On the Quiet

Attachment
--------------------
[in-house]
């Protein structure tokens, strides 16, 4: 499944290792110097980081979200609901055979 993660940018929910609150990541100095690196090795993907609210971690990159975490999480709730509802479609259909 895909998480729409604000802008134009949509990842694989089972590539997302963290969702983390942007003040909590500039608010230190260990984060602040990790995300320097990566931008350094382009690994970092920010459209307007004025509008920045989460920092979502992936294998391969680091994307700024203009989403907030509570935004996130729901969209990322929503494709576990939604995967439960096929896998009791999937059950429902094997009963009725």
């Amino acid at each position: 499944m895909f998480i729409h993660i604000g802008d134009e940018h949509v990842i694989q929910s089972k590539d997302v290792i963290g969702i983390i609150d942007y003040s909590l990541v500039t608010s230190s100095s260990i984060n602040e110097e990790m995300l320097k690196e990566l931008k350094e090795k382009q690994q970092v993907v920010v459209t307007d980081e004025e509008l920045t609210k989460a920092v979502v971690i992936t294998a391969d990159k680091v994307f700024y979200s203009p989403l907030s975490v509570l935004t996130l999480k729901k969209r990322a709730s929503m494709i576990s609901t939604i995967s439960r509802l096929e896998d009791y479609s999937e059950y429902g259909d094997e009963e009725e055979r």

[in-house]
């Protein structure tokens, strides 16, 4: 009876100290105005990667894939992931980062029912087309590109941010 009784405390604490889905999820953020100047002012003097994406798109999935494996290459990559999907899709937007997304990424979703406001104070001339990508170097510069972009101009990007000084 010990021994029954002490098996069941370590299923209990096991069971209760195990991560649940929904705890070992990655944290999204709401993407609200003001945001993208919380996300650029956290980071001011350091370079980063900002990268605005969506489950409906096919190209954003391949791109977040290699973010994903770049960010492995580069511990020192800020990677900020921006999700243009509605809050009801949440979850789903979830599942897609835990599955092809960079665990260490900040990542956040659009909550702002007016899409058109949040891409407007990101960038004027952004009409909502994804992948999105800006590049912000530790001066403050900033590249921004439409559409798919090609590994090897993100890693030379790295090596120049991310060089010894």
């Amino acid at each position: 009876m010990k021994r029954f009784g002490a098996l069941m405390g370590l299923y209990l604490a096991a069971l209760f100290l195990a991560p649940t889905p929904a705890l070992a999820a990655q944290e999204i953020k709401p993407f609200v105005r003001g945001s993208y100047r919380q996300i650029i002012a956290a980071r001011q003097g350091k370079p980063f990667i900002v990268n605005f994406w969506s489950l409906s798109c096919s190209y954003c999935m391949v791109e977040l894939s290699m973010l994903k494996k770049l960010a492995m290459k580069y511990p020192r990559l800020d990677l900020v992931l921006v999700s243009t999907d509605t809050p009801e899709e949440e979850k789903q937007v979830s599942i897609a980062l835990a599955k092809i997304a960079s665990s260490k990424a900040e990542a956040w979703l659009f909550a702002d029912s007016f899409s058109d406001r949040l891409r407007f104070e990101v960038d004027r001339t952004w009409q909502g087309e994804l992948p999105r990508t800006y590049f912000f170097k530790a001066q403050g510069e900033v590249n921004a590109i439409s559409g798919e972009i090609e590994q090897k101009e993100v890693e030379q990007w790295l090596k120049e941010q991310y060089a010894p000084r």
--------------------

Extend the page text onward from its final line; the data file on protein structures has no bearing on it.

Xinobi's new album is pretty much an album rooted in the Now. Its emo electronic music you can dance to. You can say Atmospheric House with Spoken Word, dreamy electronic with a Pop feel, ethereal Techno, dark chill Leftfield fulfilled with uncommon lyrics on the dance music world. On The Quiet is a dance floor-focused story about the transition of many electronic musicians from punk rock and skateboarding into house music and about how dance-music can be a field for social conscious awareness. It’s common knowledge that the second album from an artist is his most difficult task. On The Quiet proves to be an exception to this idea. After countless successful singles and remixes Xinobi found his own style on his debut album 1975, released in 2014, and improved that style on this set of songs that now stands a new landmark on his career. On The Quiet is a reflex of the path that many contemporary electronic musicians have crossed, starting on punk and developing into diversity while keeping some of the ethics of punk school. One could say this an D.I.Y. record. Xinobi played and self-produced the whole album and even released on Discotexas (a label he co-owns with Moullinex). Friends were invited to sing on some tracks and there’s Ian MacKaye’s (the man behind such important bands as Minor Threat, Fugazi or the Dischord label) voice about skateboarding manners and urban alternative interpretations. The record also features an artwork by Braulio Amado with extensive biographical writings, all the lyrics, interviews with Igor Cavalera (former member of Sepultura and Mixhell) and David Andersson of Punks Jump Up beautifully crafted with fanzine-styled aesthetics.